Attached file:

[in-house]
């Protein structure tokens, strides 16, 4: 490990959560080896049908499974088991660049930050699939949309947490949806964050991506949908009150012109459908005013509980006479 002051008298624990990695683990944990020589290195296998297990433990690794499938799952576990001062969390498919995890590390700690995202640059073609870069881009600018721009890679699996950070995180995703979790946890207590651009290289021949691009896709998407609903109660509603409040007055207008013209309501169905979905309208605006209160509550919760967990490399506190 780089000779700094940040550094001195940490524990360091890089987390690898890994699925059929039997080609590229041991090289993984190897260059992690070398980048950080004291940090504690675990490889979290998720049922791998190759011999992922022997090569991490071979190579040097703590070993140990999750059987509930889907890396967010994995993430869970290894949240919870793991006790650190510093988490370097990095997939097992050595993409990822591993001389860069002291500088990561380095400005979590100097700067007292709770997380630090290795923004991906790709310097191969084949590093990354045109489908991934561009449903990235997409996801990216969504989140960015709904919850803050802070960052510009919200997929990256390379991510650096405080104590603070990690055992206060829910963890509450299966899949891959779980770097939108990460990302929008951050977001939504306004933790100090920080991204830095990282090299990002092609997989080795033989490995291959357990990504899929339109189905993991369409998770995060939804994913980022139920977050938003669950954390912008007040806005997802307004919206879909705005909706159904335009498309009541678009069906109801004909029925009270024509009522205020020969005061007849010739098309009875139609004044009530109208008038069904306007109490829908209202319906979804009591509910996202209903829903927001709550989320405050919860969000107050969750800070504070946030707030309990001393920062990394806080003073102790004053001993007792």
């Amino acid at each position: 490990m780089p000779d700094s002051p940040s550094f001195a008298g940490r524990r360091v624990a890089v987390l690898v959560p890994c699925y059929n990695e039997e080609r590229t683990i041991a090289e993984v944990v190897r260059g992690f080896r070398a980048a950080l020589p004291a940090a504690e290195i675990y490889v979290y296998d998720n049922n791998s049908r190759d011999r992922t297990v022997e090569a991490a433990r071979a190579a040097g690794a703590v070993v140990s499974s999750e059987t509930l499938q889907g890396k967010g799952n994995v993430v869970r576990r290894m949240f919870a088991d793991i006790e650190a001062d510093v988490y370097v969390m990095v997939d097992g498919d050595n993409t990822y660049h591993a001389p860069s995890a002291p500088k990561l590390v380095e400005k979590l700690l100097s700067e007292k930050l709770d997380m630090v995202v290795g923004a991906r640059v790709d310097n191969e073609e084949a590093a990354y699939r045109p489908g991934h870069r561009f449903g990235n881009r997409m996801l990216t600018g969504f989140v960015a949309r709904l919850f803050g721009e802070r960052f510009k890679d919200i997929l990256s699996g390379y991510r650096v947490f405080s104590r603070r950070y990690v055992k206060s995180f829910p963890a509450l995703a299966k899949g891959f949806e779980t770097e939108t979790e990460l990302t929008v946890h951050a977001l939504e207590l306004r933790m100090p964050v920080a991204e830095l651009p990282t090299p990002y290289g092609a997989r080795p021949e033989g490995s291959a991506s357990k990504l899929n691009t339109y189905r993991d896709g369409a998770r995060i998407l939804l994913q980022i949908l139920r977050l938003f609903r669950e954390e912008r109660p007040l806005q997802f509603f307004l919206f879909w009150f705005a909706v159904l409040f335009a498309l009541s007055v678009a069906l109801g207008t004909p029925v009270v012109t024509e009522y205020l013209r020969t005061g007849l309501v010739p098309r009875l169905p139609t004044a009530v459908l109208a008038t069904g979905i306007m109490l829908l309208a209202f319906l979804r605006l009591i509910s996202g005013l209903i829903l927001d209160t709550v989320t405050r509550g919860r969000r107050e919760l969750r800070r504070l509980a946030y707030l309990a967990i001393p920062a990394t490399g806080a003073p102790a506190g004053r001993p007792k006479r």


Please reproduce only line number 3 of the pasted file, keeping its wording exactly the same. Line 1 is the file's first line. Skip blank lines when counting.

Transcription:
């Amino acid at each position: 490990m780089p000779d700094s002051p940040s550094f001195a008298g940490r524990r360091v624990a890089v987390l690898v959560p890994c699925y059929n990695e039997e080609r590229t683990i041991a090289e993984v944990v190897r260059g992690f080896r070398a980048a950080l020589p004291a940090a504690e290195i675990y490889v979290y296998d998720n049922n791998s049908r190759d011999r992922t297990v022997e090569a991490a433990r071979a190579a040097g690794a703590v070993v140990s499974s999750e059987t509930l499938q889907g890396k967010g799952n994995v993430v869970r576990r290894m949240f919870a088991d793991i006790e650190a001062d510093v988490y370097v969390m990095v997939d097992g498919d050595n993409t990822y660049h591993a001389p860069s995890a002291p500088k990561l590390v380095e400005k979590l700690l100097s700067e007292k930050l709770d997380m630090v995202v290795g923004a991906r640059v790709d310097n191969e073609e084949a590093a990354y699939r045109p489908g991934h870069r561009f449903g990235n881009r997409m996801l990216t600018g969504f989140v960015a949309r709904l919850f803050g721009e802070r960052f510009k890679d919200i997929l990256s699996g390379y991510r650096v947490f405080s104590r603070r950070y990690v055992k206060s995180f829910p963890a509450l995703a299966k899949g891959f949806e779980t770097e939108t979790e990460l990302t929008v946890h951050a977001l939504e207590l306004r933790m100090p964050v920080a991204e830095l651009p990282t090299p990002y290289g092609a997989r080795p021949e033989g490995s291959a991506s357990k990504l899929n691009t339109y189905r993991d896709g369409a998770r995060i998407l939804l994913q980022i949908l139920r977050l938003f609903r669950e954390e912008r109660p007040l806005q997802f509603f307004l919206f879909w009150f705005a909706v159904l409040f335009a498309l009541s007055v678009a069906l109801g207008t004909p029925v009270v012109t024509e009522y205020l013209r020969t005061g007849l309501v010739p098309r009875l169905p139609t004044a009530v459908l109208a008038t069904g979905i306007m109490l829908l309208a209202f319906l979804r605006l009591i509910s996202g005013l209903i829903l927001d209160t709550v989320t405050r509550g919860r969000r107050e919760l969750r800070r504070l509980a946030y707030l309990a967990i001393p920062a990394t490399g806080a003073p102790a506190g004053r001993p007792k006479r």